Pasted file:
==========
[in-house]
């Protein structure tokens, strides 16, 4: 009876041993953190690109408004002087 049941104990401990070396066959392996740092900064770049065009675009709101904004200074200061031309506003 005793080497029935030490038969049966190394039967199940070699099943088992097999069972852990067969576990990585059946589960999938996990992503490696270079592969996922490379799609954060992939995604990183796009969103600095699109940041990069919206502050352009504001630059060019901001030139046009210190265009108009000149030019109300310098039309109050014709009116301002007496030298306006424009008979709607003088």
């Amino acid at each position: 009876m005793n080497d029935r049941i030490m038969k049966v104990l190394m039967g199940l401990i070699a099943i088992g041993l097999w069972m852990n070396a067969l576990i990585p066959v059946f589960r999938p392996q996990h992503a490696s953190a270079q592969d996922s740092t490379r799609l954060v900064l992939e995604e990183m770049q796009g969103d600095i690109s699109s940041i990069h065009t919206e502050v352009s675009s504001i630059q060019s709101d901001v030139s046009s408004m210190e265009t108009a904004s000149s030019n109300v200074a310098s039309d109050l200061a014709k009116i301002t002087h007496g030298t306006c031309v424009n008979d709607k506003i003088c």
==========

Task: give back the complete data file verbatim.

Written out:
[in-house]
């Protein structure tokens, strides 16, 4: 009876041993953190690109408004002087 049941104990401990070396066959392996740092900064770049065009675009709101904004200074200061031309506003 005793080497029935030490038969049966190394039967199940070699099943088992097999069972852990067969576990990585059946589960999938996990992503490696270079592969996922490379799609954060992939995604990183796009969103600095699109940041990069919206502050352009504001630059060019901001030139046009210190265009108009000149030019109300310098039309109050014709009116301002007496030298306006424009008979709607003088």
């Amino acid at each position: 009876m005793n080497d029935r049941i030490m038969k049966v104990l190394m039967g199940l401990i070699a099943i088992g041993l097999w069972m852990n070396a067969l576990i990585p066959v059946f589960r999938p392996q996990h992503a490696s953190a270079q592969d996922s740092t490379r799609l954060v900064l992939e995604e990183m770049q796009g969103d600095i690109s699109s940041i990069h065009t919206e502050v352009s675009s504001i630059q060019s709101d901001v030139s046009s408004m210190e265009t108009a904004s000149s030019n109300v200074a310098s039309d109050l200061a014709k009116i301002t002087h007496g030298t306006c031309v424009n008979d709607k506003i003088c």